September 5, 2010 at 11:13 pm |
    • Wzrd1

      One could successfully make the same case for Christianity OR Judiasm.
      Your point? Or is your point NO religion, as it is the opium of the masses?
      If so, it's tired and RETIRED. Find a new pole to hang your underwear on, errrrr, flag...

      September 6, 2010 at 1:34 am |
  15. Kabel

    I am a Christian and I have never terrorized anyone and I am not plaining on terrorizing any Muslim over the anniverasy of September 11TH. This article talks about how honest and peace loving Muslims are afraid of attacks or repraisals during their Ramadan holiday because it happens to fall on the anniversary of the September 11th attacks is just plan non-sense. Christianity advocates foregiveness, not revenge. Any real Christian knows that Christ mandates us to pray for everyone , including of enemies and Jesus also mandates that we must not judge, but that we must forgive, everyone.

    September 5, 2010 at 11:12 pm |
    • Dee Smith

      Actually we are to judge with righteous judgment, and only that regarding fellow believers. It is God who will judge those who do not believe that Christ is His sacrifice for the sins of the world. BTW? Wanna come and party with some Muslims on Eid? πŸ™‚

      September 5, 2010 at 11:23 pm |
    • Wzrd1

      Dee, I have and will again. And anyone who F's with them while I am near will answer to 27+ years of military experience, a fair amount of which was Special Operations.
      So, in peace, I bid ALL who are willing to accept it, peace of plenty. For those who won't, peace of the grave.

      September 6, 2010 at 1:32 am |
  16. jaysunstar

    Thank you CNN for drawing more attention to this so it will now only encourage Muslim haters to join in. I am sure they were clueless about the exact dates of the holiday before this article. But now because of your sensationalism, you are giving people a reason to start more crap while you make a story about it and film the chaos. CNN is the news equivalent of that sneaky kid in school that provokes 2 kids into a fight with the old 'he said, she said' game. Shame on you.

    September 5, 2010 at 11:11 pm |
  17. MrHanson


    The author states:

    "The critics of this work will claim that Prophet of Doom is offensiv"e, racist, hatemongering, intolerant, and unnecessarily violent. I agree – but I didn't write those parts. They came directly from Islam’s scriptures. If you don't like what Muhammad and Allah said, don't blame me. I'm just the messenger."

    If you want to put Islam in it's true context, then read this site. It's jewish by the way.

    September 5, 2010 at 11:07 pm |
    • Xugos

      Or you could pick up a copy of the Qur'an and make your own judgments. That makes more sense if you ask me, rather than trusting another possibly biased site to make an important judgment.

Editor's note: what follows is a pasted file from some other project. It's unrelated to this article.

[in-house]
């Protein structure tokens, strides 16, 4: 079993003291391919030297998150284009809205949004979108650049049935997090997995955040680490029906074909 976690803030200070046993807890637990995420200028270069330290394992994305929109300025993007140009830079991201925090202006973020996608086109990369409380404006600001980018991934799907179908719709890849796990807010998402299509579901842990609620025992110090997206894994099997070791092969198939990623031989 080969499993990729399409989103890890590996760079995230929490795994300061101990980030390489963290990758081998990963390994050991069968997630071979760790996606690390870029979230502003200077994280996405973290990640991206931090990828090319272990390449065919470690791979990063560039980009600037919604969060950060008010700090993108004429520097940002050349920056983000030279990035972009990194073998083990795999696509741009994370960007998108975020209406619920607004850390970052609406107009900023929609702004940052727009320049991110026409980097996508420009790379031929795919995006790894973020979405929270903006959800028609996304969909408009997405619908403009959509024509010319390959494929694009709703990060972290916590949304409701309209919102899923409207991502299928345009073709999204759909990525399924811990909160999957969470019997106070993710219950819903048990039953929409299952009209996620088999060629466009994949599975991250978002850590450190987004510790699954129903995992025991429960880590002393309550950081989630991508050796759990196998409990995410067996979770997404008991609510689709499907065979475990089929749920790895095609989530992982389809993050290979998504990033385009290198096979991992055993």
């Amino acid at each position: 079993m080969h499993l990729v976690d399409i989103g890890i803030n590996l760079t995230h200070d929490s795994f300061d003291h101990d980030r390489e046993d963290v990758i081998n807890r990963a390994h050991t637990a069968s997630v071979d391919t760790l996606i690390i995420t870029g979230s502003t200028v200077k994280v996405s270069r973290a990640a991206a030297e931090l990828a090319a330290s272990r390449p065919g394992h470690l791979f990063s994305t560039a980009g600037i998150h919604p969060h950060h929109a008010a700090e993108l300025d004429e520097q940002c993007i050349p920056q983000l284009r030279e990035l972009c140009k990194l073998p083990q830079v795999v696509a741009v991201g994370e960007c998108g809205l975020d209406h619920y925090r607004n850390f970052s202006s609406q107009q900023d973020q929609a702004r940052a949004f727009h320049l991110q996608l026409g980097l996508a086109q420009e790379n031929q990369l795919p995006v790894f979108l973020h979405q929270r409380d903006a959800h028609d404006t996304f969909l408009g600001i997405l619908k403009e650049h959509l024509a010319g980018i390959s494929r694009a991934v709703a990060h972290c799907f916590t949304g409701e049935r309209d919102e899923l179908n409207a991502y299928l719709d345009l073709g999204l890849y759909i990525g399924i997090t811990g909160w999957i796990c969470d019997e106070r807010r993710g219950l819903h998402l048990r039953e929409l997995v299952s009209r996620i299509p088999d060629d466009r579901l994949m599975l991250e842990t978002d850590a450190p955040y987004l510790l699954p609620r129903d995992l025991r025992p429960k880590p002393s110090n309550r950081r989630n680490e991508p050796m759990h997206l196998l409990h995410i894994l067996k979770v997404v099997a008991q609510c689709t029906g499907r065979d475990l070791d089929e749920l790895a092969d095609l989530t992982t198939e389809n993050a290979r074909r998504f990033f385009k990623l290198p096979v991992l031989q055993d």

September 5, 2010 at 11:11 pm |
    • MrHanson

      Yes sure. Pick up a copy of the Qur'an that has been watered down for western eyes. I don't 'hate' muslims. I am critical of their founder. I would think that people would want to get their spiritual inspiration from someone that is not a sexual predator and a pirate like Muhammad. And please don't bring up the Catholic scandal because if you do, I want you do cite one passage in scripture that condones sex with children. But I guess marrying Aisha when she was nine years old was OK according to Islam.

      September 5, 2010 at 11:32 pm |
  18. Jeff

    I'm pretty sure if 9/11 happened on 12/25, we wouldn't be changing the date of Christmas...requests to "hold off" or not celebrate Ramadan are rooted in persecution and bigotry. Period.


    September 5, 2010 at 11:06 pm |
  19. Blackhawks Fan

    My Birthday is actually on Septermber 11th and I was born way before 2001.....does that mean that I can't throw down and celebrate either????!!!!!

    September 5, 2010 at 11:06 pm |
  20. Dee Smith

    Tell you what? All the muslims on the North end of Austin, TX - you are welcome to come and party it up at my place on Eid and have no fear of reprisal. While I don't believe many of the tenets of your Koran (yes, I have read it), I will defend to the death your right to practice your faith, until your freedom therein crosses the line to where my freedom begins. As long as that is understood, let's throw whatever on the BBQ and make merry.

    BTW, to all the haters out there? I AM what you would call a conservative follower of Christ, had friends and acquaintances lost not only at the Towers but in other conflicts with radicals.



    September 5, 2010 at 11:03 pm |
    • Xugos

      I've been to Lubbock a few times, supposedly the most right-wing city in America, but right-wing or left-wing the people there are really nice and hospitable πŸ™‚ .

      September 5, 2010 at 11:05 pm |
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About this blog

The CNN Belief Blog covers the faith angles of the day's biggest stories, from breaking news to politics to entertainment, fostering a global conversation about the role of religion and belief in readers' lives. It's edited by CNN's Daniel Burke with contributions from Eric Marrapodi and CNN's worldwide news gathering team.